The growing availability of digital financial services (DFS) and emerging digital platforms in Samoa can provide unique capital-building tools and resources for accelerating financial inclusion and inclusive growth for the last mile. To realize this potential, strengthening digital and financial literacy (DFL) of all population segments, especially the marginalized and low-income groups is essential.
Improved financial and digital literacy can contribute to strengthened consumer protection and resilience to major financial shocks. The Government of Samoa recognizes the urgency of equipping the citizens with relevant digital and financial management and decision-making skills so they can harness DFS to the benefit of their financial health and well-being.
So, the Samoa National Financial Inclusion Strategy (2022/23-2025/26) adopted ‘Vibrant DFS Ecosystem’ and ‘Consumer Protection and Financial Capability’ as key strategic pillars, complemented with efforts to strengthen digital and financial literacy across all population segments.
In this context, it is essential to assess the status of financial and digital literacy in Samoa to design and implement evidence backed interventions. To date however, efforts to improve digital and financial literacy and implement targeted interventions have been significantly challenged by a lack of updated DFL data in Samoa on which to base these efforts and track the progress. To address this gap, UNCDF conducted the Digital and Financial Literacy Survey in Samoa and six other Pacific Island countries (Papua New Guinea, Solomon Islands, Fiji, Vanuatu, Tonga and Timor-Leste) to assess the current state of digital and financial literacy within each country. The research explores experiences with traditional and digital financial services to-date, in addition to assessing basic competencies in the areas of digitization and finance.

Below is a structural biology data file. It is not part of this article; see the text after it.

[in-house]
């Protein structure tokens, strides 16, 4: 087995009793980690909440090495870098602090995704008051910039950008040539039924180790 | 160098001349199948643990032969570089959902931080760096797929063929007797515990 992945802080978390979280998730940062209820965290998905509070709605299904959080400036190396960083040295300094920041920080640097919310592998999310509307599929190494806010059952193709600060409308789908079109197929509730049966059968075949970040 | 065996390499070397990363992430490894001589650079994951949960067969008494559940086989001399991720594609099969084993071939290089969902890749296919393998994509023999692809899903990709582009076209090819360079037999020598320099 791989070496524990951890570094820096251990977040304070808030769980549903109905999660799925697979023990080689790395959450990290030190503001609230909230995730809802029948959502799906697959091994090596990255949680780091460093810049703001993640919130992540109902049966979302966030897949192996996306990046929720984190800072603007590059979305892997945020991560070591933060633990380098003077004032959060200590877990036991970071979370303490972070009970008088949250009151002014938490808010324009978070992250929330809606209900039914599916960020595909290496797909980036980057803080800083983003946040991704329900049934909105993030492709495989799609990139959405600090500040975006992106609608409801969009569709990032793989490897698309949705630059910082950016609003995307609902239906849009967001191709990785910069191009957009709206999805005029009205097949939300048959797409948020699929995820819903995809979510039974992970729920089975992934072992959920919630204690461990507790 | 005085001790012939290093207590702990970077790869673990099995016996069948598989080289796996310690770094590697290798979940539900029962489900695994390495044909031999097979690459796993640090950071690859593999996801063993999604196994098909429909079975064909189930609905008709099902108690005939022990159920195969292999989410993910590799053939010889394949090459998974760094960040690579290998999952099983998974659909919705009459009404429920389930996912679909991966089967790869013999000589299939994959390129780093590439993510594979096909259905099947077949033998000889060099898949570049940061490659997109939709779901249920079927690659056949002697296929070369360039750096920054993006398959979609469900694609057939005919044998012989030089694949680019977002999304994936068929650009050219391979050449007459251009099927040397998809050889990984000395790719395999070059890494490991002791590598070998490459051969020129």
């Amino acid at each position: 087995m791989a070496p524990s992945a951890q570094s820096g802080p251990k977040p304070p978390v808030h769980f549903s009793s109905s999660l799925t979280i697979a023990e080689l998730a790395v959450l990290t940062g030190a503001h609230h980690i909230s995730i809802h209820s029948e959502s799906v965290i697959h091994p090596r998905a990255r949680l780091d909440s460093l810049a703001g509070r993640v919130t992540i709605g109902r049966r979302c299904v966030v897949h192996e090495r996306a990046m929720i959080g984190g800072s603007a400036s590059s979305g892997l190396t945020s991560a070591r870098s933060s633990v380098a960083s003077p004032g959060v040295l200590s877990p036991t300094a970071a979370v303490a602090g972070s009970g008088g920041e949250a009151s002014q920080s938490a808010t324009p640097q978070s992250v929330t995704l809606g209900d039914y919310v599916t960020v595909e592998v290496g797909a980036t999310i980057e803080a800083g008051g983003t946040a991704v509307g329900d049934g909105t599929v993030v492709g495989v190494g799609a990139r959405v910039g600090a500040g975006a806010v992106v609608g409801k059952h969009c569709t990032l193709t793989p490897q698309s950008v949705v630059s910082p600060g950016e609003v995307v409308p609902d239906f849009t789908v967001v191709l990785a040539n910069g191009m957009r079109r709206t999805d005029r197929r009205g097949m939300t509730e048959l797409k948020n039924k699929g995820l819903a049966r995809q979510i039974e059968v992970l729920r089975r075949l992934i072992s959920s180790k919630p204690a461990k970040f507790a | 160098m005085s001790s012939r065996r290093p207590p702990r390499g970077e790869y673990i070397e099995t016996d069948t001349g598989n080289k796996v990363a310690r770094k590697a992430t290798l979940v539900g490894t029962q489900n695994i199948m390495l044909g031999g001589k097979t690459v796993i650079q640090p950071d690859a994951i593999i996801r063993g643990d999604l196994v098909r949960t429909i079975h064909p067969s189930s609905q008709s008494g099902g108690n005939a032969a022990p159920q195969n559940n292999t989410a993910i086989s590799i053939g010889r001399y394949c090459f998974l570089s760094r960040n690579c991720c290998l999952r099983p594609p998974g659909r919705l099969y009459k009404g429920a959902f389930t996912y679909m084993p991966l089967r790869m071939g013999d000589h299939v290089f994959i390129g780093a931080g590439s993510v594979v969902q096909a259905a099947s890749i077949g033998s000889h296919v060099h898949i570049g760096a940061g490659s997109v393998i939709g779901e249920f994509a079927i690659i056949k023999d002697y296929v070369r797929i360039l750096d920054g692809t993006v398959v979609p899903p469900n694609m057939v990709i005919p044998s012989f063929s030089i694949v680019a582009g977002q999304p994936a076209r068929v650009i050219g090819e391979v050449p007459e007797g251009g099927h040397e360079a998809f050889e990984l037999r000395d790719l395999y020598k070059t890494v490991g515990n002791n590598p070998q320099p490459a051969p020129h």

The survey findings will be used to develop and implement targeted interventions for improving digital financial competencies among women, MSMEs, youth, migrant workers, and rural communities. The survey results are intended to serve as a baseline from which future changes in competencies, access, and usage can be measured by the regulators and development partners.